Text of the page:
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  #1  
Old 12-06-2017, 10:15 AM
jonweisw jonweisw is offline
 
Join Date: Mar 2005
Posts: 78
Default Oil in weird spot in cabin

Noticed a couple drops of oil underneath the throttle cable where it meets the throttle lever in the cabin. In my RV-8, I have the side panel throttle quadrant mod, but for purposes of this discussion should be considered identical to a stock build.

The other end is connected to a Lyc IO360M1B. The end of the cable is in the vicinity of the low pressure oil return lines, so I decowled to investigate. There was a touch of moistness in that area but nothing more than usual, and certainly nothing obvious that caught my eye. I tightened the hose clamps and buttoned everything up.

Any thoughts? Am I missing something? I checked the other two cables - prop and mixture - and they are completely dry (none of them are in the vicinity of any moistness anyway).

Finally, do any of you replace those short runs of hose from the aluminum return lines to the case?

Here are some pix:

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MANY thanks in advance.

Jon Weiswasser
N898JW, RV-8

Last edited by jonweisw : 12-06-2017 at 10:29 AM.
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  #2  
Old 12-06-2017, 01:20 PM
airguy's Avatar
airguy airguy is online now
 
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Location: Garden City, Tx
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Any chance it could be brake fluid? I had an occasion once where I climbed to high altitude and a bubble in my brake lines burped out the reservoir, spilling a bit on the firewall. A few drops followed the brake line through the firewall where the reservoir penetrates it, and followed the line down to the right side master cylinder, where I observed it and thought I had a leaking master cylinder.
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Greg Niehues - VAF 2017 dues paid
Garden City, TX
N16GN flying! http://websites.expercraft.com/airguy/
Built an off-plan 9A with too much fuel and too much HP. Should drop dead any minute now.
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  #3  
Old 12-06-2017, 03:41 PM
jonweisw jonweisw is offline
 
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nope... pretty clearly motor oil.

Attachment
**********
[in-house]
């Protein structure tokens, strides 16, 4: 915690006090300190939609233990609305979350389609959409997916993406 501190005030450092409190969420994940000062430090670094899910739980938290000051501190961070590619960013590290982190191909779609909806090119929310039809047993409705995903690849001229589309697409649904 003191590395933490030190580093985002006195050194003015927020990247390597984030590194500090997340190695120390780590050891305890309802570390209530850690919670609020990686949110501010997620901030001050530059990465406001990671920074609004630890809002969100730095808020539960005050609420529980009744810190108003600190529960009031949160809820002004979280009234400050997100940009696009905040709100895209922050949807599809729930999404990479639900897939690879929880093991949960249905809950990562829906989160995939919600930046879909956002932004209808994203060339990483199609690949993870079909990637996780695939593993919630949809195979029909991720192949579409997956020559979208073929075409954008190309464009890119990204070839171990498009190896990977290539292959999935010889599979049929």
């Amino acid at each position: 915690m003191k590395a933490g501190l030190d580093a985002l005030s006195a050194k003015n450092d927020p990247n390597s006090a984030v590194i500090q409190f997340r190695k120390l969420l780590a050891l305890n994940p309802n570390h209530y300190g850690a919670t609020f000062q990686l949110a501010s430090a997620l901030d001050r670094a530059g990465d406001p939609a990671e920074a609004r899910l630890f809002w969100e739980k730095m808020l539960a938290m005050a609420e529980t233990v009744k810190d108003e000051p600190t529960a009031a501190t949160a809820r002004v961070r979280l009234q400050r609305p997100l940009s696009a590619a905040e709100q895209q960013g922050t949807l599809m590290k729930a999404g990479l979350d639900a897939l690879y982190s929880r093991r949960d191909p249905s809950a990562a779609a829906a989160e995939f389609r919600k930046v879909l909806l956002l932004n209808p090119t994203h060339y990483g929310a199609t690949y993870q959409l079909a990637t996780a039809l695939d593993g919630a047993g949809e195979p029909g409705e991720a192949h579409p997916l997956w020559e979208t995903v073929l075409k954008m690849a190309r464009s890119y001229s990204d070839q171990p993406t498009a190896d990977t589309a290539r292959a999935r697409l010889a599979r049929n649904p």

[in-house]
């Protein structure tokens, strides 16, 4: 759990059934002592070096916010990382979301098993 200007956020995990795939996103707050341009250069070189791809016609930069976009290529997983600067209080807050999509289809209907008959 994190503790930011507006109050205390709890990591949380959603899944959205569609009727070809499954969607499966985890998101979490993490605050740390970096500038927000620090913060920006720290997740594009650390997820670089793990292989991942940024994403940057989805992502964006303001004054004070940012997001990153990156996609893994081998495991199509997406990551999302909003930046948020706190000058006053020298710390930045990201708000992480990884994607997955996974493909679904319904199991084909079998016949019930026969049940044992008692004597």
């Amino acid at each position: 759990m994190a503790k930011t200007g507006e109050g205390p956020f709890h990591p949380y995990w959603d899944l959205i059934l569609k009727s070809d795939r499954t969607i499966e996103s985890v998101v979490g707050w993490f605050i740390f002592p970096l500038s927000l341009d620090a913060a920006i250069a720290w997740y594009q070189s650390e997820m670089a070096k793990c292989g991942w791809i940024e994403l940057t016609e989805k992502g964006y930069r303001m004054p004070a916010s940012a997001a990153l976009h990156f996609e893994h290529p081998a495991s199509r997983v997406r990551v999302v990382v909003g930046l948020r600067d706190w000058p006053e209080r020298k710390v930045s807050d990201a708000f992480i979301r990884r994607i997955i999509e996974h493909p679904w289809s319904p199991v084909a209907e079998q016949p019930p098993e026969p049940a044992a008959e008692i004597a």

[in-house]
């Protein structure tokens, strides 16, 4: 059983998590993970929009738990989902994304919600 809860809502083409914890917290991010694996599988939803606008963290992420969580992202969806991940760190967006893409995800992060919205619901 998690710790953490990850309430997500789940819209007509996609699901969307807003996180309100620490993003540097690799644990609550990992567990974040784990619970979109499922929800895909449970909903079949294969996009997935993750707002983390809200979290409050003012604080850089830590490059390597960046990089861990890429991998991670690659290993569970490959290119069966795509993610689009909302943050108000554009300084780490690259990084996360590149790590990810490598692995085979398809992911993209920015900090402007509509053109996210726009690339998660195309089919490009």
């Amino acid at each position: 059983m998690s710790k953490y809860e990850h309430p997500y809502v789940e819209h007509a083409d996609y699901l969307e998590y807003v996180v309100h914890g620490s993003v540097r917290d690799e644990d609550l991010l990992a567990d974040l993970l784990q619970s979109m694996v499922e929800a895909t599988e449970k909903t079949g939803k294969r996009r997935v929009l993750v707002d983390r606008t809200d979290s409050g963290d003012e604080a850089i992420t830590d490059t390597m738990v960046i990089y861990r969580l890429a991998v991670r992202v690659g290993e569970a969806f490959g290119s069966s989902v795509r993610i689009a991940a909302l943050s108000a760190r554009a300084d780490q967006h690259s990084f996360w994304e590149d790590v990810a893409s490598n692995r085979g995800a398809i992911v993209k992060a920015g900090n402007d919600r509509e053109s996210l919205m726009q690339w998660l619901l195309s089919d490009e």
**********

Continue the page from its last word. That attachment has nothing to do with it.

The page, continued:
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  #4  
Old 12-07-2017, 05:14 AM
rv8ch rv8ch is offline
 
Join Date: Feb 2005
Location: LSGG
Posts: 2,134
Default A Prank?

A buddy playing a prank on you? I have "a friend" that used to do this from time to time with various mechanical devices of mine. It was really funny!
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Mickey Coggins
http://rv8.ch
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  #5  
Old 12-07-2017, 07:45 AM
jonweisw jonweisw is offline
 
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Lol. No prank.
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  #6  
Old 12-07-2017, 08:04 AM
jliltd jliltd is offline
 
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Location: Rancho San Lorenzo
Posts: 259
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Jon,

I can't tell by looking. Especially on my cell phone. Do you have an electronic oil pressure gauge with remote sender? Or rather does your oil pressure line come through the firewall to the gauge?

Jim
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  #7  
Old 12-07-2017, 11:31 AM
jonweisw jonweisw is offline
 
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Posts: 78
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It's electronic (g3x) with a remote sender. the drops on the floor on the left are directly under the throttle cable termination where it joins the lever. the cable housing itself is a little moist with oil, so I don't think that its coming from somewhere else...
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  #8  
Old 12-07-2017, 11:51 AM
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9GT 9GT is offline
 
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May be capillary action or high pressure bringing it in from the FWF portion of the cable? Oil leak somewhere on the engine and it collects on the cable or sheath in the high pressure area FWF and capillary action or high cooling air pressure pushes it through the cable channel into the low pressure area in the cabin?
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RV-9A: Under Construction
RV-10: N959RV Completed 12/29/2013 SOLD 08/23/2016

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  #9  
Old 12-07-2017, 02:10 PM
airguy's Avatar
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Or the cable itself got (over)oiled at some point?
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Greg Niehues - VAF 2017 dues paid
Garden City, TX
N16GN flying! http://websites.expercraft.com/airguy/
Built an off-plan 9A with too much fuel and too much HP. Should drop dead any minute now.
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  #10  
Old 12-07-2017, 03:08 PM
jonweisw jonweisw is offline
 
Join Date: Mar 2005
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Yeah - thats my working hypothesis. It is routed and terminates in the area just inside of the induction tubes, between the tubes and the case and bounded at the top by the cylinder and the bottom by the oil pan. Ending there, it actuates a bell crank which then moves the throttle body arm (Van's design for an IO360M1B). I believe that oil oozing through those cheap, short, runs of automotive-type tubing from the aluminum part of the low pressure oil return lines to the case has wicked into the cable and through a combination of time and pressure worked itself back to the other end of the cable in the cabin.
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